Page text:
Contrary to popular belief, spooning is not always the best sex position for those with a bad back, according to new research from the University of Waterloo.
The new research debunks the belief that spooning is the best position for men with bad backs and reveals exactly which ones work best for different types of back pain.
“Any family doctor will tell you that couples will often ask them how to manage their back pain during and after having sex. Many couples will remain celibate because one night of love-making can lead to months of back agony,” said Stuart McGill, a professor in Waterloo’s Faculty of Applied Health Sciences. “Until now, doctors have never had any hard science to base their recommendations upon.”
The research, published in the journal Spine shows that, contrary to popular belief, spooning during sex can actually trigger more pain for men with certain kinds of lower back problems.
First ever study of spine biomechanics during sex
It’s the first time ever that scientists have successfully documented the way the spine moves during sex and discovered exactly why certain positions are better than others when it comes to avoiding back pain.
The research team combined infrared and electromagnetic motion capture systems – like those used in the creation of video games – to track how 10 couples’ spines moved while engaged in five common sex positions. The findings were used to create an atlas, or set of guidelines, that recommends different sex positions and thrusting techniques based on which movements trigger a patient’s pain.
Guidelines show which positions will trigger pain
The atlas recommends that men who are flexion-intolerant, those whose back pain is made worse by touching their toes or sitting for long periods of time, replace spooning with doggy style sex. The guide also recommends that these men use a hip-hinging motion rather than thrusting with their spines. Men diagnosed as extension-intolerant, those who experience pain when arching their backs, are advised to use the missionary or spooning position.
“Spooning is often recommended by physicians as the one position that fits all. But we’ve found that’s not the best advice,” said Natalie Sidorkewicz, a PhD candidate at Waterloo and lead author on the paper. “There are sex positions that someone with one type of back pain may find comfortable, but that very same position may increase the back pain of another individual with different pain triggers.”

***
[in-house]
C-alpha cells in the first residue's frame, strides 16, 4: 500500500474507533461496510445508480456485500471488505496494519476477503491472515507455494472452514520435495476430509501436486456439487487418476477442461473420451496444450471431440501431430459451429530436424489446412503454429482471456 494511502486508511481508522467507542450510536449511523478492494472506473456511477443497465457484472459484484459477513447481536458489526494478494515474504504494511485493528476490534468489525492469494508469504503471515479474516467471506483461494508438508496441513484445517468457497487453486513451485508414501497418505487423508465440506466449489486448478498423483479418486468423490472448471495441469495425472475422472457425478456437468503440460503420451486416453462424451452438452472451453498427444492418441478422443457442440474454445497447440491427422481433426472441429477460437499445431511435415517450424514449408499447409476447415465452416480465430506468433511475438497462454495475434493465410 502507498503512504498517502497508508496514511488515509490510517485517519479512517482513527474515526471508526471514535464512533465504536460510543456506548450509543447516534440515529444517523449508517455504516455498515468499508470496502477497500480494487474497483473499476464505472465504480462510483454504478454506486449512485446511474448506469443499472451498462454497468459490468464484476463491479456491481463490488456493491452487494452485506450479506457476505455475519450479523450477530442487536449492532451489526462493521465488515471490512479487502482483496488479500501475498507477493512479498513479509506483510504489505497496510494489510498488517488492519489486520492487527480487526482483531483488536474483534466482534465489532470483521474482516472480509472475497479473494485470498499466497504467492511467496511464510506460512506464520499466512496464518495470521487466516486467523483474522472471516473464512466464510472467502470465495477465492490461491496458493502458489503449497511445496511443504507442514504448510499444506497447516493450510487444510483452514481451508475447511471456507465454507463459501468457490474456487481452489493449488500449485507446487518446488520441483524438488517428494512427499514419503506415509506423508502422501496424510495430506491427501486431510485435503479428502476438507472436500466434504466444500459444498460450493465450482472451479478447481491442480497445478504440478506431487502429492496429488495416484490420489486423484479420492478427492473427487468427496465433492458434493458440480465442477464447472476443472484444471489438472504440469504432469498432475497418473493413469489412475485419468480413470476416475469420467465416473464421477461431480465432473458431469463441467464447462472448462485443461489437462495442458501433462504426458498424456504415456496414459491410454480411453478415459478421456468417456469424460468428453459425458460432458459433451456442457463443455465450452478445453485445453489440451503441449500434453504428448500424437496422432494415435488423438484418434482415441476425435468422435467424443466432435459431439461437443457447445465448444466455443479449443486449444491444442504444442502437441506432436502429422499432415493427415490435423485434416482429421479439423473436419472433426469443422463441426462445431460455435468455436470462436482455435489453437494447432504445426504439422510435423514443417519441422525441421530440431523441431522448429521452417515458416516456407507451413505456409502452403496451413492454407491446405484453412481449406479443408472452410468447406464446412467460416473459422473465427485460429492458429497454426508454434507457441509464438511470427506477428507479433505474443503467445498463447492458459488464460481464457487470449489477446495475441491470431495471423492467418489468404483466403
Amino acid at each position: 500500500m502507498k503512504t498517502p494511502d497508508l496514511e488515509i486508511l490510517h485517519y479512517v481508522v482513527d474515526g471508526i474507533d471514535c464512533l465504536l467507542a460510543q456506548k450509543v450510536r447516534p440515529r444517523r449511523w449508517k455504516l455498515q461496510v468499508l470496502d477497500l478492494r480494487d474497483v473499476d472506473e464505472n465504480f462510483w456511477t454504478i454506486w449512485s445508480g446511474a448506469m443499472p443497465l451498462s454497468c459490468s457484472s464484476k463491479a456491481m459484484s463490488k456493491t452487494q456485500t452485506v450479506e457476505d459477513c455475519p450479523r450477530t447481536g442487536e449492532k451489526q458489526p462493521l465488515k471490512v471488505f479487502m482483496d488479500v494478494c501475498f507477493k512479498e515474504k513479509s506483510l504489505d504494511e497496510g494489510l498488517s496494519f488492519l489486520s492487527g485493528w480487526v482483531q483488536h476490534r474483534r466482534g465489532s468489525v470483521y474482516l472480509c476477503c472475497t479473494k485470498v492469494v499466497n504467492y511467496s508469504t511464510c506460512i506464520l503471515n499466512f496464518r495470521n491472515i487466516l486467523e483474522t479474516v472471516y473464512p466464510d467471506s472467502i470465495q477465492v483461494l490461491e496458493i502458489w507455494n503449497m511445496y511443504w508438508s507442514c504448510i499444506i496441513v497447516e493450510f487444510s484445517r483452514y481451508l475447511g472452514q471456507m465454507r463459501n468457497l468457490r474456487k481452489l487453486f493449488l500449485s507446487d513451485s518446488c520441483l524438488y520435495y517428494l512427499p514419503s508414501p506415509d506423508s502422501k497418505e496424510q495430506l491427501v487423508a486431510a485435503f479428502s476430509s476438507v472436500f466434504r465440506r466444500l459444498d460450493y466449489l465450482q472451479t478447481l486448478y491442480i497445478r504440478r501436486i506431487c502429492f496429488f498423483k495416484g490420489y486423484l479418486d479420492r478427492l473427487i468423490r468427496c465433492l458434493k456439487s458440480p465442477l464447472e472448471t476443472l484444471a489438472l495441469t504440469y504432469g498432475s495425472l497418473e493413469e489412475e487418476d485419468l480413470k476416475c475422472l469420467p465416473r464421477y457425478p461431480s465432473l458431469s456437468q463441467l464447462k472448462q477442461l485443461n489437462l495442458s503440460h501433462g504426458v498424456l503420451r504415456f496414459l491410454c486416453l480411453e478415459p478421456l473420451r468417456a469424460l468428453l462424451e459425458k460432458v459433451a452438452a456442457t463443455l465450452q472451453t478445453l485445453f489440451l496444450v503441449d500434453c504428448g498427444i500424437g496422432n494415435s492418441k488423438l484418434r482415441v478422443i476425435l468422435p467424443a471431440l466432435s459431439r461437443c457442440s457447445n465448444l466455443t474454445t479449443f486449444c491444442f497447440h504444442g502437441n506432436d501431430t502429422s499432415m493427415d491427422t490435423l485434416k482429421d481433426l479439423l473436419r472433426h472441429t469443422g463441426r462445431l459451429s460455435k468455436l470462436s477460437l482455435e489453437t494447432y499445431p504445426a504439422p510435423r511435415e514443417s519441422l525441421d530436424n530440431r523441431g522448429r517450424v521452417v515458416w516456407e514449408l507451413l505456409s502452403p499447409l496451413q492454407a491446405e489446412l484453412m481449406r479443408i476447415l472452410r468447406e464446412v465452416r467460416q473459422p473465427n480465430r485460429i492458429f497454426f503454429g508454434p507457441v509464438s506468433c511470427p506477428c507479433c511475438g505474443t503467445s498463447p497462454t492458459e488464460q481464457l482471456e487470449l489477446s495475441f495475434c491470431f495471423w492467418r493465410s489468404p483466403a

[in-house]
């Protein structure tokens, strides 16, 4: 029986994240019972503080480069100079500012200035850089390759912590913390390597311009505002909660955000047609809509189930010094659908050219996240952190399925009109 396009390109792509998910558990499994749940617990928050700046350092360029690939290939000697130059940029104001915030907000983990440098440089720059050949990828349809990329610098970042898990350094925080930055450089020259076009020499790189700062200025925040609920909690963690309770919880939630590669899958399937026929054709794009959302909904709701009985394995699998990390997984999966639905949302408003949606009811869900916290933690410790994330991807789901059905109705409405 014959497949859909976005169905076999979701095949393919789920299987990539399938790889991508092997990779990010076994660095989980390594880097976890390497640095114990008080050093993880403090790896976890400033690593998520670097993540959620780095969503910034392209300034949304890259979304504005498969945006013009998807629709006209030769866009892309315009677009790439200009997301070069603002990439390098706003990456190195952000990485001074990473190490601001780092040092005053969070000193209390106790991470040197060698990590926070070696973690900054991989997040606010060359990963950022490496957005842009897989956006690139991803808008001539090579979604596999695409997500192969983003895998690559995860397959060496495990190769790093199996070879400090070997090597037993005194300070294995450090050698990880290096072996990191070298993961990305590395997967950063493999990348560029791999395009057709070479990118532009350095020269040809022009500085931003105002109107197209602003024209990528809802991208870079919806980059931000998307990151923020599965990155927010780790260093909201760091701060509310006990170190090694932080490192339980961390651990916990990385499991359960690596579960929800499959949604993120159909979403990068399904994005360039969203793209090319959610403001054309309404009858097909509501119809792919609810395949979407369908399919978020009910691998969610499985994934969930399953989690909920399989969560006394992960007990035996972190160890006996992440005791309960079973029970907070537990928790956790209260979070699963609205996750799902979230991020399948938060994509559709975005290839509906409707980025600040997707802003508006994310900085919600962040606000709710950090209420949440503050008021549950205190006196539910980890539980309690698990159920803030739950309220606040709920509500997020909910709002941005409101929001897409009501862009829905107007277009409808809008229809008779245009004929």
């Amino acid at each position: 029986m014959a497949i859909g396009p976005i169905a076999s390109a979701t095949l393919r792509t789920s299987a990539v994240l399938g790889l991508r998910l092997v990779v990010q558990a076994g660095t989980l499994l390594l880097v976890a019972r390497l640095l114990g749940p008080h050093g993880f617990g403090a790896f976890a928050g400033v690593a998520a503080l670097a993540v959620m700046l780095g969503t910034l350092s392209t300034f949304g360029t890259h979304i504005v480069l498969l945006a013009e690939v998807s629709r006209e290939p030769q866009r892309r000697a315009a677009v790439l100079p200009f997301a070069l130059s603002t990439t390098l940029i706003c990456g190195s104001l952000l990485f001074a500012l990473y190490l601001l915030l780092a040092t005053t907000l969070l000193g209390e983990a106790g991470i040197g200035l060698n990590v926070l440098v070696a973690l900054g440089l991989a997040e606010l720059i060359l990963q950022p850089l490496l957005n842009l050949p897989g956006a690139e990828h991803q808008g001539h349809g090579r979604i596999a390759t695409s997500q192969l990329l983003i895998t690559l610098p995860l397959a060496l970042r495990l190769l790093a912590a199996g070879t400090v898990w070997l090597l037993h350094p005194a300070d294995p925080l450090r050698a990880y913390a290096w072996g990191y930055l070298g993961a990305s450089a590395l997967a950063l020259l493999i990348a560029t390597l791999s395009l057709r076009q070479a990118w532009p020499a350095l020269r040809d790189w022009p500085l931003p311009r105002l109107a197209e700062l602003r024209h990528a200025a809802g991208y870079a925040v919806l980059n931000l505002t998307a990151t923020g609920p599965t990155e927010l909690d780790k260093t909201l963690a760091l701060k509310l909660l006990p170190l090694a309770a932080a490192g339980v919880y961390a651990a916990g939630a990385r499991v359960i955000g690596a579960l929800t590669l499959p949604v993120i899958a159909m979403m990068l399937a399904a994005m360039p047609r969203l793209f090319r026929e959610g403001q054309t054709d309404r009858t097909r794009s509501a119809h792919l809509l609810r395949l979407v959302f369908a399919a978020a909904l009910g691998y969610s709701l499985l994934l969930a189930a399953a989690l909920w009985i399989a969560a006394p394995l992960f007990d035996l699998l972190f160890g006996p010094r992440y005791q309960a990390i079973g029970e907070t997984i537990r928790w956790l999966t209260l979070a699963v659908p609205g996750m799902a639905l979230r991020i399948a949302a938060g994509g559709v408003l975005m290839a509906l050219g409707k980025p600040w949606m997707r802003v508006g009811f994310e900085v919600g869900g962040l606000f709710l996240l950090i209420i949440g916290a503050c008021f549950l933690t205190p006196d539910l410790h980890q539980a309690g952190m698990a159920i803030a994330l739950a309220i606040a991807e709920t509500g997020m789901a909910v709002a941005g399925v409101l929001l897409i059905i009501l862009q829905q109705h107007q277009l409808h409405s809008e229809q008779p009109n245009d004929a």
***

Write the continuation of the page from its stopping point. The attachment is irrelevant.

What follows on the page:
Science can now guide doctors
“For the first time ever, we have very solid science to guide clinicians on their recommendations for patients who suffer debilitating back pain, but still want to be intimate,” said Sidorkewicz. “This has the potential to improve quality of life – and love-life – for many couples.”
According to Statistics Canada, four of every five people will experience at least one episode of disabling low back pain in their lifetime. Up to 84 per cent of men and 73 per cent of women with low back pain report a significant decrease in the frequency of intercourse.
The study also shed light for the first time on the mechanics of the male orgasm. Electrodes hooked up to the male participants’ muscles revealed that it is abdominal and buttock, not back muscles, that are most active during orgasm. Spine motion, on the other hand, varied with the individual. For some males, a drastic increase in flexion or extension was seen, while for others spine motion did not change much at all.
“Many of the back pain patients we see have told us they experience elevated levels of pain during orgasm, to the point where they will avoid having one during sex with their partner,” said Sidorkewicz. “These initial findings help us to begin to understand what might be provoking their pain during the moment of climax.”